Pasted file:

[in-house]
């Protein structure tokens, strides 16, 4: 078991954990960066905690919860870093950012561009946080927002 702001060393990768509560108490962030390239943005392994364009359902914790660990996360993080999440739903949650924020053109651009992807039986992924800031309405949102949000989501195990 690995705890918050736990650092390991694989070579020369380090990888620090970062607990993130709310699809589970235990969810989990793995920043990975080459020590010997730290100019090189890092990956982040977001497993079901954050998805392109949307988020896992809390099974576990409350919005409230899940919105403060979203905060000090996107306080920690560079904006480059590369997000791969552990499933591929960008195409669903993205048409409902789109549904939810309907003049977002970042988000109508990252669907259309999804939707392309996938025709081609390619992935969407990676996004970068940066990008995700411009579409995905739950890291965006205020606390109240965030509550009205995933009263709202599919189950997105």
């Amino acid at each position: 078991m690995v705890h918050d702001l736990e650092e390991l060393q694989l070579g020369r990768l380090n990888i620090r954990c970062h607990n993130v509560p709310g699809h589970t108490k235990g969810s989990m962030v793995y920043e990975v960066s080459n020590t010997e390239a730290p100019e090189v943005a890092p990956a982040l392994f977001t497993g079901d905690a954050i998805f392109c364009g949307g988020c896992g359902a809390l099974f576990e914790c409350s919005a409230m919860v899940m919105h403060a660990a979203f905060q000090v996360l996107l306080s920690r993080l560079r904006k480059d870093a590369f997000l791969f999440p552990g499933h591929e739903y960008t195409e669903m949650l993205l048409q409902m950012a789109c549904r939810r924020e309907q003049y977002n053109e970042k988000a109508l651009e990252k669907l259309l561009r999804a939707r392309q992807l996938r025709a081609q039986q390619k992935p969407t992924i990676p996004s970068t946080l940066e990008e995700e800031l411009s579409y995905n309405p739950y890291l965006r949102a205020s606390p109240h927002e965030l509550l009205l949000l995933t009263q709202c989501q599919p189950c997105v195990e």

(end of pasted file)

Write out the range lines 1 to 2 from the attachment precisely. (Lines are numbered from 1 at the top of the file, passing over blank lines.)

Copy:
[in-house]
């Protein structure tokens, strides 16, 4: 078991954990960066905690919860870093950012561009946080927002 702001060393990768509560108490962030390239943005392994364009359902914790660990996360993080999440739903949650924020053109651009992807039986992924800031309405949102949000989501195990 690995705890918050736990650092390991694989070579020369380090990888620090970062607990993130709310699809589970235990969810989990793995920043990975080459020590010997730290100019090189890092990956982040977001497993079901954050998805392109949307988020896992809390099974576990409350919005409230899940919105403060979203905060000090996107306080920690560079904006480059590369997000791969552990499933591929960008195409669903993205048409409902789109549904939810309907003049977002970042988000109508990252669907259309999804939707392309996938025709081609390619992935969407990676996004970068940066990008995700411009579409995905739950890291965006205020606390109240965030509550009205995933009263709202599919189950997105």